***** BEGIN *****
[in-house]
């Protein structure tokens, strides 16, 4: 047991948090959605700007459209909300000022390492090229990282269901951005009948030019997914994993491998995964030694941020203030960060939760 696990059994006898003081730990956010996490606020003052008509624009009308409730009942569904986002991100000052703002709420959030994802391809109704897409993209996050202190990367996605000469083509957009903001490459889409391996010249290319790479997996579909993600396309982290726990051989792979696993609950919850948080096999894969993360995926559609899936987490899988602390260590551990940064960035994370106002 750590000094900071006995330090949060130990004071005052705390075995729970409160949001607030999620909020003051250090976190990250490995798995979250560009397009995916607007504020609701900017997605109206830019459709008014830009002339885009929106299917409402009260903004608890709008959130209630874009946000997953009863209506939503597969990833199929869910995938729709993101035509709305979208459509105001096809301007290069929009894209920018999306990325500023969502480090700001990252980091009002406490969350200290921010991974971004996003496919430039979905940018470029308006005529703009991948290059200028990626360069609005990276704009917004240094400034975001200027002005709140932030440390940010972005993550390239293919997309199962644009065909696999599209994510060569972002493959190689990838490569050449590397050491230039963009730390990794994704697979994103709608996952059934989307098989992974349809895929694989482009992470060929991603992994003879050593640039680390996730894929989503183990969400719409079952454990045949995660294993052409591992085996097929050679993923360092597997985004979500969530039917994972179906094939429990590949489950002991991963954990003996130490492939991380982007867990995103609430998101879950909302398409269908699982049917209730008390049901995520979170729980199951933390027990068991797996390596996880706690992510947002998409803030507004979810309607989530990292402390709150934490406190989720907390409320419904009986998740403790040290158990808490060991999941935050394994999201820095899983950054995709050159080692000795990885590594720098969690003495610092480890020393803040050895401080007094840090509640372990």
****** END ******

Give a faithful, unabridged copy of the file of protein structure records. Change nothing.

[in-house]
């Protein structure tokens, strides 16, 4: 047991948090959605700007459209909300000022390492090229990282269901951005009948030019997914994993491998995964030694941020203030960060939760 696990059994006898003081730990956010996490606020003052008509624009009308409730009942569904986002991100000052703002709420959030994802391809109704897409993209996050202190990367996605000469083509957009903001490459889409391996010249290319790479997996579909993600396309982290726990051989792979696993609950919850948080096999894969993360995926559609899936987490899988602390260590551990940064960035994370106002 750590000094900071006995330090949060130990004071005052705390075995729970409160949001607030999620909020003051250090976190990250490995798995979250560009397009995916607007504020609701900017997605109206830019459709008014830009002339885009929106299917409402009260903004608890709008959130209630874009946000997953009863209506939503597969990833199929869910995938729709993101035509709305979208459509105001096809301007290069929009894209920018999306990325500023969502480090700001990252980091009002406490969350200290921010991974971004996003496919430039979905940018470029308006005529703009991948290059200028990626360069609005990276704009917004240094400034975001200027002005709140932030440390940010972005993550390239293919997309199962644009065909696999599209994510060569972002493959190689990838490569050449590397050491230039963009730390990794994704697979994103709608996952059934989307098989992974349809895929694989482009992470060929991603992994003879050593640039680390996730894929989503183990969400719409079952454990045949995660294993052409591992085996097929050679993923360092597997985004979500969530039917994972179906094939429990590949489950002991991963954990003996130490492939991380982007867990995103609430998101879950909302398409269908699982049917209730008390049901995520979170729980199951933390027990068991797996390596996880706690992510947002998409803030507004979810309607989530990292402390709150934490406190989720907390409320419904009986998740403790040290158990808490060991999941935050394994999201820095899983950054995709050159080692000795990885590594720098969690003495610092480890020393803040050895401080007094840090509640372990």